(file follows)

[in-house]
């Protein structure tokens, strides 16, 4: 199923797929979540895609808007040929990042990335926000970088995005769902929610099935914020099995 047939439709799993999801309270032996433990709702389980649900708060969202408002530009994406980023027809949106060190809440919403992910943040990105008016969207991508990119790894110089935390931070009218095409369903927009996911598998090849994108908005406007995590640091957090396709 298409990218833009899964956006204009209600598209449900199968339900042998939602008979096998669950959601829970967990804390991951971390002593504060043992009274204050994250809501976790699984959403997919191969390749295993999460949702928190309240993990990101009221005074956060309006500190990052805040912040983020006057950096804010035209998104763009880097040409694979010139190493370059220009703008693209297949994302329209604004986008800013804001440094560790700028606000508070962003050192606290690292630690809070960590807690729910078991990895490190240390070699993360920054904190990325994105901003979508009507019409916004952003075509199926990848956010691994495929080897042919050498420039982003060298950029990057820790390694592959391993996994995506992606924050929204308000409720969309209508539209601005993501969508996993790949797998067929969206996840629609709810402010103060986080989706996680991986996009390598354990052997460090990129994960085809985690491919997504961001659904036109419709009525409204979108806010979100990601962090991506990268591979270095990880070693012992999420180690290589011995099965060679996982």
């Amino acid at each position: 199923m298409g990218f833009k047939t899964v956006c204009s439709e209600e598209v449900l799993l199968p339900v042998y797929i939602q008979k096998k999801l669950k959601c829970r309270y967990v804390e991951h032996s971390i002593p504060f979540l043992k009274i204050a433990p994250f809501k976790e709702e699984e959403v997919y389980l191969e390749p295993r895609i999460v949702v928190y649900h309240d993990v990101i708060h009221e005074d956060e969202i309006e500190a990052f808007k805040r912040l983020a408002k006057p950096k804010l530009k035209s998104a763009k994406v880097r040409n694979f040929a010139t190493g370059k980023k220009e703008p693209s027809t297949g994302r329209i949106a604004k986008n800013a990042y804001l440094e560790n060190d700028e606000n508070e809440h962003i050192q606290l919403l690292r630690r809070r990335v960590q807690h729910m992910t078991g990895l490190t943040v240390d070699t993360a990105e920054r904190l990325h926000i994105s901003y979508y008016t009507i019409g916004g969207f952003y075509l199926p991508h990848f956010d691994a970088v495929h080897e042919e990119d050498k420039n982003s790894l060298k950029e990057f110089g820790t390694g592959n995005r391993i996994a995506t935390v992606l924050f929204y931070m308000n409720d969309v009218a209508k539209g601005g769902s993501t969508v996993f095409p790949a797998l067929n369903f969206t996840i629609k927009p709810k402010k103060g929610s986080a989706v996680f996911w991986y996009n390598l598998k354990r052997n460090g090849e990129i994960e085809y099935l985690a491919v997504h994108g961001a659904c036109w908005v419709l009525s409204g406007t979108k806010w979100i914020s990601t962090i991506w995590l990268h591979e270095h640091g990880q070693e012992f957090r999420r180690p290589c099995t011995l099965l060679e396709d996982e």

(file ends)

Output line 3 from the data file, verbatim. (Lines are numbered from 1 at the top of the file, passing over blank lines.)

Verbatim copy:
């Amino acid at each position: 199923m298409g990218f833009k047939t899964v956006c204009s439709e209600e598209v449900l799993l199968p339900v042998y797929i939602q008979k096998k999801l669950k959601c829970r309270y967990v804390e991951h032996s971390i002593p504060f979540l043992k009274i204050a433990p994250f809501k976790e709702e699984e959403v997919y389980l191969e390749p295993r895609i999460v949702v928190y649900h309240d993990v990101i708060h009221e005074d956060e969202i309006e500190a990052f808007k805040r912040l983020a408002k006057p950096k804010l530009k035209s998104a763009k994406v880097r040409n694979f040929a010139t190493g370059k980023k220009e703008p693209s027809t297949g994302r329209i949106a604004k986008n800013a990042y804001l440094e560790n060190d700028e606000n508070e809440h962003i050192q606290l919403l690292r630690r809070r990335v960590q807690h729910m992910t078991g990895l490190t943040v240390d070699t993360a990105e920054r904190l990325h926000i994105s901003y979508y008016t009507i019409g916004g969207f952003y075509l199926p991508h990848f956010d691994a970088v495929h080897e042919e990119d050498k420039n982003s790894l060298k950029e990057f110089g820790t390694g592959n995005r391993i996994a995506t935390v992606l924050f929204y931070m308000n409720d969309v009218a209508k539209g601005g769902s993501t969508v996993f095409p790949a797998l067929n369903f969206t996840i629609k927009p709810k402010k103060g929610s986080a989706v996680f996911w991986y996009n390598l598998k354990r052997n460090g090849e990129i994960e085809y099935l985690a491919v997504h994108g961001a659904c036109w908005v419709l009525s409204g406007t979108k806010w979100i914020s990601t962090i991506w995590l990268h591979e270095h640091g990880q070693e012992f957090r999420r180690p290589c099995t011995l099965l060679e396709d996982e």